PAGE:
The first debate for between the men and women vying to be Ontario’s premier and leader of the Liberal party is Saturday.
The candidates will face each other in Ingersoll, Ont. in the first of five scheduled debates before the Liberal leadership convention Jan 25-26 at Maple Leaf Gardens in Toronto.
Kathleen Wynne is thought to be a frontrunner.
"Party members don't want to see us ripping each other apart," said Wynne, whose campaign sold 8,000 new memberships.
"They want to see us sharing ideas, being constructive and finding solutions together. What's fundamental and very critical to this leadership race, I think, is that we do it in a way that preserves the party as a whole."
Harinder Takhar, former government services minister and the last entrant into the race, is marking his spot on the right side of the party.
Sandra Pupatello of Windsor, Ont., is the only candidate not from the Greater Toronto Area.
Pupatello left Queen’s Park in 2011 for a Bay Street job and says she wants to reach out to the business sector as well as the opposition in order to find the best way to create more jobs and help the economy.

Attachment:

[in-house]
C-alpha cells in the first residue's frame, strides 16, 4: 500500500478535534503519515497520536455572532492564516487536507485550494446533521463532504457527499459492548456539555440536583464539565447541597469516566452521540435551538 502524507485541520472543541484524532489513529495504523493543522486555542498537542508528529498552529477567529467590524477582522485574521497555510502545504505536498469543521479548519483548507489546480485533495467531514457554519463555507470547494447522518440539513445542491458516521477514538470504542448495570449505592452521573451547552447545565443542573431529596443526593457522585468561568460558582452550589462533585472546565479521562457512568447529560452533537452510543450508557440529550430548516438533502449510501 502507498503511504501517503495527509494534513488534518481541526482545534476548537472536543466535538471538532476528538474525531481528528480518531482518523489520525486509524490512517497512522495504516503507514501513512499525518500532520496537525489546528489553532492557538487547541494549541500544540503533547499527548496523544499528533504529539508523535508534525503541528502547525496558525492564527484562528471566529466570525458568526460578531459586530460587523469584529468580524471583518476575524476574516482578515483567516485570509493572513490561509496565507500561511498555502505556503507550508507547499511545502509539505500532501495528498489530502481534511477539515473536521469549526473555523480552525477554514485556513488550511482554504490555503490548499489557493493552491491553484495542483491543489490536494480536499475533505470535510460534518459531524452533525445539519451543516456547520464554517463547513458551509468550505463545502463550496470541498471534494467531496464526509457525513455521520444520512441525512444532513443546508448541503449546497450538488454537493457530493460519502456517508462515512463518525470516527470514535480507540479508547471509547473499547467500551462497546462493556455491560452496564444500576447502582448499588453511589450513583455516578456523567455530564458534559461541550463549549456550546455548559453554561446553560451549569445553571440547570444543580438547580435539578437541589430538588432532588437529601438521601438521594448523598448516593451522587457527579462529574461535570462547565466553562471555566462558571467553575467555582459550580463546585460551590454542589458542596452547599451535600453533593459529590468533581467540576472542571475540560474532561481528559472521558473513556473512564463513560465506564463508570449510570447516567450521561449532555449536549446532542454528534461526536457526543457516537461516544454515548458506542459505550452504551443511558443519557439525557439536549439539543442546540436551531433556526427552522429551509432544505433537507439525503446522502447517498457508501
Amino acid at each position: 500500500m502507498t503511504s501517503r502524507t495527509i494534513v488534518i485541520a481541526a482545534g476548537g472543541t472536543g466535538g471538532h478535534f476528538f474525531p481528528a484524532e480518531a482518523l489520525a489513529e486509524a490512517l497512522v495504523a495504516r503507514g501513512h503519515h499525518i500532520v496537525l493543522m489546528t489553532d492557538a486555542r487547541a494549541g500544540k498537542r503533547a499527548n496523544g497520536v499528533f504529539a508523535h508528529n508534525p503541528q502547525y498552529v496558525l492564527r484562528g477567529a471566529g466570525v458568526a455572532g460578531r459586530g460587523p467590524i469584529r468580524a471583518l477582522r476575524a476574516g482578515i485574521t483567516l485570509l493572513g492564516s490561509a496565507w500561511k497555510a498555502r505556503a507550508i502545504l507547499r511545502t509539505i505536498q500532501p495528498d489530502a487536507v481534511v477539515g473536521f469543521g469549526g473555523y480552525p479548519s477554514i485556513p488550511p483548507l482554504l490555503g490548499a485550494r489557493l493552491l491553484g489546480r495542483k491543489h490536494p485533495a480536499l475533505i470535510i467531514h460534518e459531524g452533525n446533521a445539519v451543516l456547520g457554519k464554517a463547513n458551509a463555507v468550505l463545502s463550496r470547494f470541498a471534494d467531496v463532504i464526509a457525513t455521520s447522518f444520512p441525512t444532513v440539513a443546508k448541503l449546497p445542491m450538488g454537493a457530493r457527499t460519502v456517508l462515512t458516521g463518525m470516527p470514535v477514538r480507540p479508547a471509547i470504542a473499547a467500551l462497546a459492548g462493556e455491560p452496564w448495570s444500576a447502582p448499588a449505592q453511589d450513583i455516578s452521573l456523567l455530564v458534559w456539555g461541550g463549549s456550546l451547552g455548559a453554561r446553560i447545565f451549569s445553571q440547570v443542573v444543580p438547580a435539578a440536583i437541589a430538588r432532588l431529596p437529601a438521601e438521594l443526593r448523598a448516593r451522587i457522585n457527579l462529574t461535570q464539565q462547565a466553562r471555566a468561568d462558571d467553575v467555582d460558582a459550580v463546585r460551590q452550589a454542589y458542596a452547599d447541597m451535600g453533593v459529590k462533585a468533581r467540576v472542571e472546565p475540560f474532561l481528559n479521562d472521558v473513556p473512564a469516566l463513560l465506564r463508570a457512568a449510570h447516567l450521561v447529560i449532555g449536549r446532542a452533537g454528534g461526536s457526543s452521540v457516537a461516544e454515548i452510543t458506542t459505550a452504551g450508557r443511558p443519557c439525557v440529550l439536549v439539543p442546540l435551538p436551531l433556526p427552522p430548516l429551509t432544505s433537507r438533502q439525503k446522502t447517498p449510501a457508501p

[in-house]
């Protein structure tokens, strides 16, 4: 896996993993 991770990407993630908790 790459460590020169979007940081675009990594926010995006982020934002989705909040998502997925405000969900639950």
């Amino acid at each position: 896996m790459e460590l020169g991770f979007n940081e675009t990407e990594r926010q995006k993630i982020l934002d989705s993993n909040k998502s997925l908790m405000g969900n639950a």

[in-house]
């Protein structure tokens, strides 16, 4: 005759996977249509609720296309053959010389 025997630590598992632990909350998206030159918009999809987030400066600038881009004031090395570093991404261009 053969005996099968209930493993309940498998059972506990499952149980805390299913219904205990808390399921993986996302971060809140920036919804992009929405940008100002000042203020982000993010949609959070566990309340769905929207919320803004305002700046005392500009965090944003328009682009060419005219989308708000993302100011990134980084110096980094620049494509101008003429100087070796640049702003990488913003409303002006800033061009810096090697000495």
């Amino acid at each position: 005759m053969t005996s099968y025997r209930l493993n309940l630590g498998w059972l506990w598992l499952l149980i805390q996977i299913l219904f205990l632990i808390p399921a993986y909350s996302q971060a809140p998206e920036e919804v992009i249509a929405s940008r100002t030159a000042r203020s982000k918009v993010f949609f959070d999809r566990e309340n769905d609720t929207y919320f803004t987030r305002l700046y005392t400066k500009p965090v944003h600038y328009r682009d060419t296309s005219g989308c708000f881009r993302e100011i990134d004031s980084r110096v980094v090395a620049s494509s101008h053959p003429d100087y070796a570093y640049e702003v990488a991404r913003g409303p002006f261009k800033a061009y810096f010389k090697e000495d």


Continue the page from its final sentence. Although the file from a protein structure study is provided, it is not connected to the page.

Gerard Kennedy, who finished second to McGuinty in the 1996 Liberal leadership race, is reminding party members he has had no connection to scandals, such as eHealth, Ornge air ambulance service or the hundreds of millions of dollars spent to cancel two gas plants. In 2006, Kennedy left provincial politics for Ottawa, but lost his MP job in the 2011 federal election.
"I hope the fact that I'm not associated with any of the issues that have been flash points will allow us to deal with those issues," he said.
Winnipeg’s former mayor, Glen Murray, is also in the running. He has focused on giving northern Ontario more power and autonomy and promises a new tax and incentive structure for small business in the hopes of attracting $2 billion a year in venture capital, as well as a no-money-down plan for college and university tuitions.
Former Royal Bank executive Charles Sousa said he believes his background as a banker will help him to be a "jobs" premier and run a fiscally responsible government.
Eric Hoskins, a medical doctor and co-founder of the charity War Child Canada, who has only been a member of the legislature for a few years.
However, he says that his experience outside of government will be valuable. He vows to bring a new approach to new energy projects.